A family history overhaul

Published: Saturday, Sept. 30 2006 12:00 a.m. MDT

Ken Holady of Milton-Freewater, Ore., views paintings by Robert Marshall and Shauna Cook Clinger at "Willie and Martin Remembered: A Tribute to the Mormon Handcart Pioneers" exhibit Friday at the Museum of Church History and Art.

Jeffrey D. Allred, Deseret Morning News

Whether your LDS ancestors pulled a handcart across the Plains or you have no affiliation with The Church of Jesus Christ of Latter-day Saints, there's a wealth of information being processed for placement on the Internet beginning next year that can tie you to your family tree — free.

Thousands of Latter-day Saints in town for the church's 176th Semi-annual General Conference, which begins at 10 a.m. today, know something about their ancestry because they've long been taught to know who their progenitors are.

But relatively few know all of what's now available to help fill out their family tree, including archives that chronicle the early history of the LDS Church in exacting — and often personal — detail.

And with a complete overhaul of the church's FamilySearch.org Web site planned for the months ahead, even those who have no experience researching family history will be able to "do something meaningful without having to learn anything prior," according to Steve W. Anderson, online marketing manager for the church's Family History department.

New online tools will allow novices to log on and — with a few mouse clicks — pull up their family tree, with details about ancestors, of any faith or none, that are part of the database. "You'll be able to attach images or photos to it, or something like a timeline of events. It will have all kind of things to make it a much richer resource."

Users will have their own login, allowing them to add information about living people to their family tree if they so choose, though that information will not be available for others to view in order to maintain privacy. Anderson said there is some concern about the accuracy of allowing people to simply add information, but "if someone disagrees with your account of it, there will be an opportunity to put additional information or opinion there."

In addition to the redesigned Web site, the church is pushing forward with a digitizing project that will eventually allow the images of such information as census records, birth, death, marriage, tax and land records — now contained on its 2.4 million rolls of microfilm — to not only be placed online, but to be indexed in order to allow nearly instant access.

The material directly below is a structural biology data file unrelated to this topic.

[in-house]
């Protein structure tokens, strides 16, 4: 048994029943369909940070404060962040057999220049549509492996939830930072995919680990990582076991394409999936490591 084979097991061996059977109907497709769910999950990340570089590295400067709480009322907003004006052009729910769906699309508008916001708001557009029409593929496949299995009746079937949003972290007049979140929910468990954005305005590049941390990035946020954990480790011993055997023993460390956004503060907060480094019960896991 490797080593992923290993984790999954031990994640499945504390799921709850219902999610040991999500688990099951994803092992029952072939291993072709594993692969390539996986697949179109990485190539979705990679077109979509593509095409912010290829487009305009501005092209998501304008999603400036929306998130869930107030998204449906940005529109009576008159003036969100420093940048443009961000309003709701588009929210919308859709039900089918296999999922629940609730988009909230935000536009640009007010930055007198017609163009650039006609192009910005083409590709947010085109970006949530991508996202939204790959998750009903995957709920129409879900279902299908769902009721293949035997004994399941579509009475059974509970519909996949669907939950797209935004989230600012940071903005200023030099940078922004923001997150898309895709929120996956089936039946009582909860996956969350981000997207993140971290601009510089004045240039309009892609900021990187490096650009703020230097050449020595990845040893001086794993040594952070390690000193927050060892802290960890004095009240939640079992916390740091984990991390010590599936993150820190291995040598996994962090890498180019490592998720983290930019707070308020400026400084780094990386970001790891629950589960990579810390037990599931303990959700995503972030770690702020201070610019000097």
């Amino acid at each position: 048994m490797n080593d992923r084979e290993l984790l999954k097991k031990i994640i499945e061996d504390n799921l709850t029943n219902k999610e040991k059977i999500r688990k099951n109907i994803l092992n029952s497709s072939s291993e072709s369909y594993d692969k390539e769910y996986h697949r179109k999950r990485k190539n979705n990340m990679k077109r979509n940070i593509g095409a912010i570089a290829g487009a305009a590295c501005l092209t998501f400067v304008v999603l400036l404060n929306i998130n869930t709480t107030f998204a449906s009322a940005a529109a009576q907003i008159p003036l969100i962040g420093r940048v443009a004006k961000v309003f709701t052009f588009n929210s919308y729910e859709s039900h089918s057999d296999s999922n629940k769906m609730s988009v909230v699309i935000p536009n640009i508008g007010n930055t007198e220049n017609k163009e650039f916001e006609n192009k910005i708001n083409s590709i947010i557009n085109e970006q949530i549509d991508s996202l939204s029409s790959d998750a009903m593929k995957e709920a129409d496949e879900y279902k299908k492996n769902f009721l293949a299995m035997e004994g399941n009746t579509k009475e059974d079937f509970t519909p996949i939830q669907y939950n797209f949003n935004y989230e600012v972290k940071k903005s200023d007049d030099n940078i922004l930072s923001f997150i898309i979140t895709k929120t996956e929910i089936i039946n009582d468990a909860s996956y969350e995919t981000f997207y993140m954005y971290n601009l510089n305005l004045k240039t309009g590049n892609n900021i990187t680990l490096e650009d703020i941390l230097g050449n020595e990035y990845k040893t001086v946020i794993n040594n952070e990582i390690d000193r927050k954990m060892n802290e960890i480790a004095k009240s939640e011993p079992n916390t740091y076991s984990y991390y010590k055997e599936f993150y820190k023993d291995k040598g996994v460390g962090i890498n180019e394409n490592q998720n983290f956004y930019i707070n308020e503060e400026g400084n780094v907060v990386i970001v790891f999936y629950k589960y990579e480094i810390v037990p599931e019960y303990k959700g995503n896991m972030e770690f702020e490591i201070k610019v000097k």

The project is estimated to take from five to 15 years to complete. After that anyone looking for access to literally billions of individual documents will be able to search for them in minutes online. In the past, the only way to access those records was to order a copy of the microfilm through the mail.

"We're trying to make the information much more accessible and also much more meaningful," Anderson said. "The Web has made us all a little attention-challenged, yet we all flock to it. All that we're doing here

with online programs and databases puts us right at the doorstep of a mountain of significant change."

The church is currently working with thousands of volunteers worldwide to help index the digitized records — many of them through state and local genealogical societies. Public access to selected records that have been both digitized and indexed is anticipated "fairly soon — definitely by next year," he said.

Family History communications and planning manager Paul Nauta said the indexing technology is "coming along nicely" at this point, and managers will begin testing the indexing internally through church groups and with selected genealogical societies nationally who have volunteers now working to index records that their memberships find valuable.

The project, dubbed "FamilySearch Indexing," is drawing growing interest from volunteers in a variety of areas. A demonstration of the new technology will be featured at the Ogden Regional Family History Conference Oct. 6-7 at the Eccles Conference Center during a presentation called "Opening the Granite Mountain Vault." (For information, see www.myancestorsfound.com/NorthUtah/highlights.htm)

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